The well-being of children orphaned by HIV/AIDS is often significantly compromised, as they are prone to discrimination, victimization, and exclusion from social and familial structures. The present study examines the effect of HIV/AIDS on children's attitudes toward learning, as perceived by teachers and caregivers. Teachers and caregivers from seven orphanage schools in Western Kenya participated in the study. The findings indicate how children orphaned as a result of AIDS arrive at orphanages with low expectations, lack of motivation, and poor attitudes toward learning, and how they benefit from a positive and supportive environment. The study contributes to the literature on children's physical, emotional, psychological, social, and academic experiences worldwide by adding to knowledge on the educational needs of children in difficult circumstances.
HIV/AIDS, an ongoing crisis of the new millennium, has a profound effect on human life around the world, and is particularly devastating for children. In addition to the loss of life, loved ones, and security, HIV / AIDS also has an effect on children's attitudes toward learning. This study examines that effect, as perceived by teachers and caregivers. Twelve teachers and eight caregivers in seven orphanage schools in Western Kenya participated in the study. Data were collected over three months using participant observation and interviews.
Findings from the study showed that many children arrived at the orphanages with low academic expectations, lack of motivation, and a poor attitude toward learning. For many children, the experience of watching their parents die of AIDS was quite traumatic, causing them to lose hope for a positive future. Other children had been forced to drop out of school as they took on responsibilities as caregivers or breadwinners. After the children had been in the orphanages for one or two years, the teachers and caregivers observed changes in their attitudes toward learning. These changes demonstrate how a positive and supportive environment can improve a child's attitudes toward learning.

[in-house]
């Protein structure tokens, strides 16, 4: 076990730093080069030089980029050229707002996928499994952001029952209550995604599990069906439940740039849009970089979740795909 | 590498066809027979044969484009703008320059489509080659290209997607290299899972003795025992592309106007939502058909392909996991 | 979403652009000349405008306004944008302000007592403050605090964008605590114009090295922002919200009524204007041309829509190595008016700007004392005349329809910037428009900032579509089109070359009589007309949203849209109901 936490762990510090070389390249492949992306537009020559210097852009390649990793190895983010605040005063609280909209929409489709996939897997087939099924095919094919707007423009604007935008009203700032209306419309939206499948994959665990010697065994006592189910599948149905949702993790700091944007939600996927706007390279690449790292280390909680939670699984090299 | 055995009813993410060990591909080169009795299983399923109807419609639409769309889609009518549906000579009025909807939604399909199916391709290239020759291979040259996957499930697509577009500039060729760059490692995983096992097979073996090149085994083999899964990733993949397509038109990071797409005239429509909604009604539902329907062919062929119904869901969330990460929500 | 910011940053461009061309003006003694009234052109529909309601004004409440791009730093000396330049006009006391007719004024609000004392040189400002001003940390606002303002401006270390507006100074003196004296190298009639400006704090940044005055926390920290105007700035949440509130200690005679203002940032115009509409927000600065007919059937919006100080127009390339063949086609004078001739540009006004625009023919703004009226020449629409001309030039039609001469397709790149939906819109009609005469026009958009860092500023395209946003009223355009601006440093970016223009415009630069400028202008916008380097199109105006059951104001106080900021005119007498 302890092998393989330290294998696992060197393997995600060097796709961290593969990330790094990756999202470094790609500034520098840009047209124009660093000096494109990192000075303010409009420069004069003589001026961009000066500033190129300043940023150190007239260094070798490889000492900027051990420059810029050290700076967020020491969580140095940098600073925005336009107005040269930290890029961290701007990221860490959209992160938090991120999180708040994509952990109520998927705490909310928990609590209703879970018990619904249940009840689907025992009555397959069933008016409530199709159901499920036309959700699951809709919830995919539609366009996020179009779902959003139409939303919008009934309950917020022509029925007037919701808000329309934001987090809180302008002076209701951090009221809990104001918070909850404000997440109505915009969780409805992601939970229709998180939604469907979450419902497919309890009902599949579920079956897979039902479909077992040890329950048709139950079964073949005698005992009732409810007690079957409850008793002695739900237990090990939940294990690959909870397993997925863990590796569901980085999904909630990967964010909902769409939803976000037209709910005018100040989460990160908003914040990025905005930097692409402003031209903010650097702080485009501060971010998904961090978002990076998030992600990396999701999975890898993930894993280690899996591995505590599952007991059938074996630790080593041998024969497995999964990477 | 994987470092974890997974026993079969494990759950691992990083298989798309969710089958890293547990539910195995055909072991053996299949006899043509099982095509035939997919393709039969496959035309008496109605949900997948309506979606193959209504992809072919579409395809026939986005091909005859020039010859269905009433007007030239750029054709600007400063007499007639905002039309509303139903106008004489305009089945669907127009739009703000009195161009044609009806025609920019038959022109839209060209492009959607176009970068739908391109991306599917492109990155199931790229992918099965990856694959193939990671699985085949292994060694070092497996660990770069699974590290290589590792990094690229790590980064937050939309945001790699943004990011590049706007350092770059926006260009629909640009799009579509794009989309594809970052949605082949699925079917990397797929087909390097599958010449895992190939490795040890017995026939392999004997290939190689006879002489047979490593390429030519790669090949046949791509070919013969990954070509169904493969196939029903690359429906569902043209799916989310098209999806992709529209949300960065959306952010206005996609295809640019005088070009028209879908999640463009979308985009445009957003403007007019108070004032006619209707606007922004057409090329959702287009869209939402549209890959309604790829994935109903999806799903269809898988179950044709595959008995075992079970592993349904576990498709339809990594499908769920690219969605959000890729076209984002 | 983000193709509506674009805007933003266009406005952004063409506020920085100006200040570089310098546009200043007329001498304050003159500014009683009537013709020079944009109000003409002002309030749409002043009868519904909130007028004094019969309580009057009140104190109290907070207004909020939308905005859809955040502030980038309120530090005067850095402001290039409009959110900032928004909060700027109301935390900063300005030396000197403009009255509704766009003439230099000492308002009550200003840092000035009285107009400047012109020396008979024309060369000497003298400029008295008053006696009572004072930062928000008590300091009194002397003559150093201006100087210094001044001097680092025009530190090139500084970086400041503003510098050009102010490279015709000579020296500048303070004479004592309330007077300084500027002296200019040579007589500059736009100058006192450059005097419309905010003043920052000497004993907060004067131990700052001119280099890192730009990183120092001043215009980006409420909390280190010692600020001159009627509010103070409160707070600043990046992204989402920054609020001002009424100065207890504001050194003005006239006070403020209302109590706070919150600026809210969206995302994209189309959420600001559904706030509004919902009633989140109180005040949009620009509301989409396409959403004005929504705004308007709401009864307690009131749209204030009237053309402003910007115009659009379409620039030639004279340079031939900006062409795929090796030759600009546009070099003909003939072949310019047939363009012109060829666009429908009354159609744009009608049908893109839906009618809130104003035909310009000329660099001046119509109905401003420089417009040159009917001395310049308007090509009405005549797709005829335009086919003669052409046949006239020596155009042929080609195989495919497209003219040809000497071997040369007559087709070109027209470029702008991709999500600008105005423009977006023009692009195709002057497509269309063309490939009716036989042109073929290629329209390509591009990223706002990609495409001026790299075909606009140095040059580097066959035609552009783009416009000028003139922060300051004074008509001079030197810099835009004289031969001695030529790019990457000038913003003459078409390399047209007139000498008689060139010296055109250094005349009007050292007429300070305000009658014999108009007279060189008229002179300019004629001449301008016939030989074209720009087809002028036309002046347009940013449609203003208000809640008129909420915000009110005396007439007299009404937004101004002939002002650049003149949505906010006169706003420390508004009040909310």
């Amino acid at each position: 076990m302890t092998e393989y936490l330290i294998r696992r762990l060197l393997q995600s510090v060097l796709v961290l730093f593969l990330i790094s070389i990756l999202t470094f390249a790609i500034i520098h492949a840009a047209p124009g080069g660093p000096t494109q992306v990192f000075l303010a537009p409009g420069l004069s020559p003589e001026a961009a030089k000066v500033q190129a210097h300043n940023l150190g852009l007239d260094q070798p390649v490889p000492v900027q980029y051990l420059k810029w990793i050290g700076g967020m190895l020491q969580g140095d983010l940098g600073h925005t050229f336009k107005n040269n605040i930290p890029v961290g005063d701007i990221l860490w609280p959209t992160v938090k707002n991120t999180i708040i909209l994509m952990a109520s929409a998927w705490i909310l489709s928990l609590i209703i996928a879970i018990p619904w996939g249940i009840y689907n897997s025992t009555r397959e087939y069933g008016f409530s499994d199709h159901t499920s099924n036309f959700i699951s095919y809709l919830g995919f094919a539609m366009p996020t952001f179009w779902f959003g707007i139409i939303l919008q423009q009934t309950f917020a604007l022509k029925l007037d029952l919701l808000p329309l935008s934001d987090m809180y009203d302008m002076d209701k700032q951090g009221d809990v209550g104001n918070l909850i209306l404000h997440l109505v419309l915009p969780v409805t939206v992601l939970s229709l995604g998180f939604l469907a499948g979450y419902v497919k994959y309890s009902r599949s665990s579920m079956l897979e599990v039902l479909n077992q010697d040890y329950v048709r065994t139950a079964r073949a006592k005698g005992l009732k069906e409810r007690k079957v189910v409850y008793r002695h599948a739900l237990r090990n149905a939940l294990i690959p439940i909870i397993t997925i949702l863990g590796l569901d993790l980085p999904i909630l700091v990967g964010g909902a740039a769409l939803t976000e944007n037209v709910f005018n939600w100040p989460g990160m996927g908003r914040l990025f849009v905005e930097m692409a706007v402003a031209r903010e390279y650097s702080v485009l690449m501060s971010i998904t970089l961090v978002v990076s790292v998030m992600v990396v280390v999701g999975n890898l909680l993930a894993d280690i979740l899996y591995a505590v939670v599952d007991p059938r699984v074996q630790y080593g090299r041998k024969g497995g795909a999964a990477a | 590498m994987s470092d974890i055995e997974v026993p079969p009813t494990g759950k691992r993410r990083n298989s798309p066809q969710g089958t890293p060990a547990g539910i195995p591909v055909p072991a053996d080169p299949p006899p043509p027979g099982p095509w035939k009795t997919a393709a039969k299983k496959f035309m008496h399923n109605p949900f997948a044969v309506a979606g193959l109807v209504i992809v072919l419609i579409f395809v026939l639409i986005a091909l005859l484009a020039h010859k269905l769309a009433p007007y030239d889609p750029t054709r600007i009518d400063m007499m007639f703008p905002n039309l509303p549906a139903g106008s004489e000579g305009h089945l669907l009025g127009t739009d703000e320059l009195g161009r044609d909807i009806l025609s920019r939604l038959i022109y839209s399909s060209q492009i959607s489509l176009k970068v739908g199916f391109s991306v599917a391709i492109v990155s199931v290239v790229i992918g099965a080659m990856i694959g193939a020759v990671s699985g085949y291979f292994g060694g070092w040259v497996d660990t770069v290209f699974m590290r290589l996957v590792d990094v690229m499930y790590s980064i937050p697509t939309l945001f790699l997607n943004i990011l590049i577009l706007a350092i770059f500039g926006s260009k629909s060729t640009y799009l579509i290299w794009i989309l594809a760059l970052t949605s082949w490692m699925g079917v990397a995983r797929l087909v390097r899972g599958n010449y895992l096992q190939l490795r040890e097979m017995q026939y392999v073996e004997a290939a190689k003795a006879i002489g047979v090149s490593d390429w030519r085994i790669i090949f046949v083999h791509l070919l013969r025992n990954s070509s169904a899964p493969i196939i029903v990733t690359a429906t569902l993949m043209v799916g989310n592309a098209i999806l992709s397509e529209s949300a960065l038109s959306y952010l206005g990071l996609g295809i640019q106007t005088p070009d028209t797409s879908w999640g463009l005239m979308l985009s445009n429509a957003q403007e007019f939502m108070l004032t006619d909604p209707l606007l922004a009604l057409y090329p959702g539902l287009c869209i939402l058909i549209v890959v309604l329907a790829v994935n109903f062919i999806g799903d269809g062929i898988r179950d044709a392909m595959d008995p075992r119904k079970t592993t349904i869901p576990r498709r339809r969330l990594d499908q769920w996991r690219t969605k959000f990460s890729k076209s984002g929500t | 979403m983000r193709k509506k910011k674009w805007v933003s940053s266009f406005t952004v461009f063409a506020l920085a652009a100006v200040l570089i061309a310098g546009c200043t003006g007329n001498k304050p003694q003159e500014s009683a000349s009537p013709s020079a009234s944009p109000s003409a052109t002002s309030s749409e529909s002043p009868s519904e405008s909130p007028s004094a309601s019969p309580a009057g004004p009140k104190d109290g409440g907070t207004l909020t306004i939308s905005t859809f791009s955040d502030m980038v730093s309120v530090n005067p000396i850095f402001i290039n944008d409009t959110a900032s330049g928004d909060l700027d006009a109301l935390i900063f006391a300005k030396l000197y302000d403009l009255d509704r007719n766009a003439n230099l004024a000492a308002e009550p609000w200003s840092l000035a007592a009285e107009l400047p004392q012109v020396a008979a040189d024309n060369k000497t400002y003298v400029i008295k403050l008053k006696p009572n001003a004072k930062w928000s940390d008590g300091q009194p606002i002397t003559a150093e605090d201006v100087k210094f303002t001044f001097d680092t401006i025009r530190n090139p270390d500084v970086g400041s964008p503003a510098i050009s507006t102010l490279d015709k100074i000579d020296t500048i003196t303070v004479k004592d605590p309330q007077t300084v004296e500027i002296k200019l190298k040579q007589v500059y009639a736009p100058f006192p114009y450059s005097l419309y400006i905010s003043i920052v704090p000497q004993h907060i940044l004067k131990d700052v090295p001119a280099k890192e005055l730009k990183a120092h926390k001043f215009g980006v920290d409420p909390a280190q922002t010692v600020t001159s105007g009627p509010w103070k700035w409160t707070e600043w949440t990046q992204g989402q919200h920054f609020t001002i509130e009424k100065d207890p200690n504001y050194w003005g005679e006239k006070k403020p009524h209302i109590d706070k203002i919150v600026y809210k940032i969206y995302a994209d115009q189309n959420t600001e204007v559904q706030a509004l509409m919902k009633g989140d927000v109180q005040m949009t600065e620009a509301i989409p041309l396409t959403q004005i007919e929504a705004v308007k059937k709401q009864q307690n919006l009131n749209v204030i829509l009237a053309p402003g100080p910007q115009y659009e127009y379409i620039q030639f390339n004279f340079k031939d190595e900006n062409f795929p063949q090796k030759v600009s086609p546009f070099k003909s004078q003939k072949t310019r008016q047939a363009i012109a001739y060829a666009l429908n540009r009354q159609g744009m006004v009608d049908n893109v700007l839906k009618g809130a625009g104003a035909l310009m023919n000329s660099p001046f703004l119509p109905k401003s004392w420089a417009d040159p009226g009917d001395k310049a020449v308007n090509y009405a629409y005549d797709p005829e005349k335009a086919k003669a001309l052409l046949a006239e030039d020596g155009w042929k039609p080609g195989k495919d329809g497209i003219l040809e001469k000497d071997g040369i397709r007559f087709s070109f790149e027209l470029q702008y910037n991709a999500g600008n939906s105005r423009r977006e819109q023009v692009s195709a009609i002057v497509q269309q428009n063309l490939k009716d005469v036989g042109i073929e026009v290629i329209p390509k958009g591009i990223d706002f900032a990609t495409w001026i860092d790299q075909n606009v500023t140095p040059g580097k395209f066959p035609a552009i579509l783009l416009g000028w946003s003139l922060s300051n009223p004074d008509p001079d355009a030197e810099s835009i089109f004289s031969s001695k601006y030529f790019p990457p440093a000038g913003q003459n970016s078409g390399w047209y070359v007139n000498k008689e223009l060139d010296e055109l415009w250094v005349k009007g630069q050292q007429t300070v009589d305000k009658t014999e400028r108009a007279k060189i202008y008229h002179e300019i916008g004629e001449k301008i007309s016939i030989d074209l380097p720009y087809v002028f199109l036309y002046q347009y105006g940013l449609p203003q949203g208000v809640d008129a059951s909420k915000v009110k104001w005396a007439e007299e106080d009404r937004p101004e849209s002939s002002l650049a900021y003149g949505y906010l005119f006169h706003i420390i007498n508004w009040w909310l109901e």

The findings of this study on children orphaned by AIDS are of interest to educators, families, and policymakers. It contributes to the literature on children's experiences worldwide by adding to knowledge on the educational needs of children in difficult circumstances.
Global Toll of HIV/AIDS
According to UNAIDS (2012), 34.0 million worldwide were living with AIDS and 25 million had died of AIDS at the end of 2011. Sub-Saharan Africa is most heavily affected, with a death toll of 19.4 million (United States Congress, 2010). Kenya has a population of 38.6 million, with a 2.8% annual growth (Kenya National Bureau of Statistics, 2010; World Bank, 2010). According to National AIDS Control Council [NACC] and National AIDS and STD Control Programme [NASCOP] (2012), 6.2% of the adult population and approximately 1.6 million people in Kenya were living with HIV in 2011.
HIV/AIDS Toll on Children
Many children have died or become orphaned by AIDS (Ssewamala, Neilands, Waldfogel, & Ismayilova, 2012). In 2012, it was reported that nearly six million children worldwide had died of AIDS and 16 million children were left orphaned (Byrant et al., 2012)....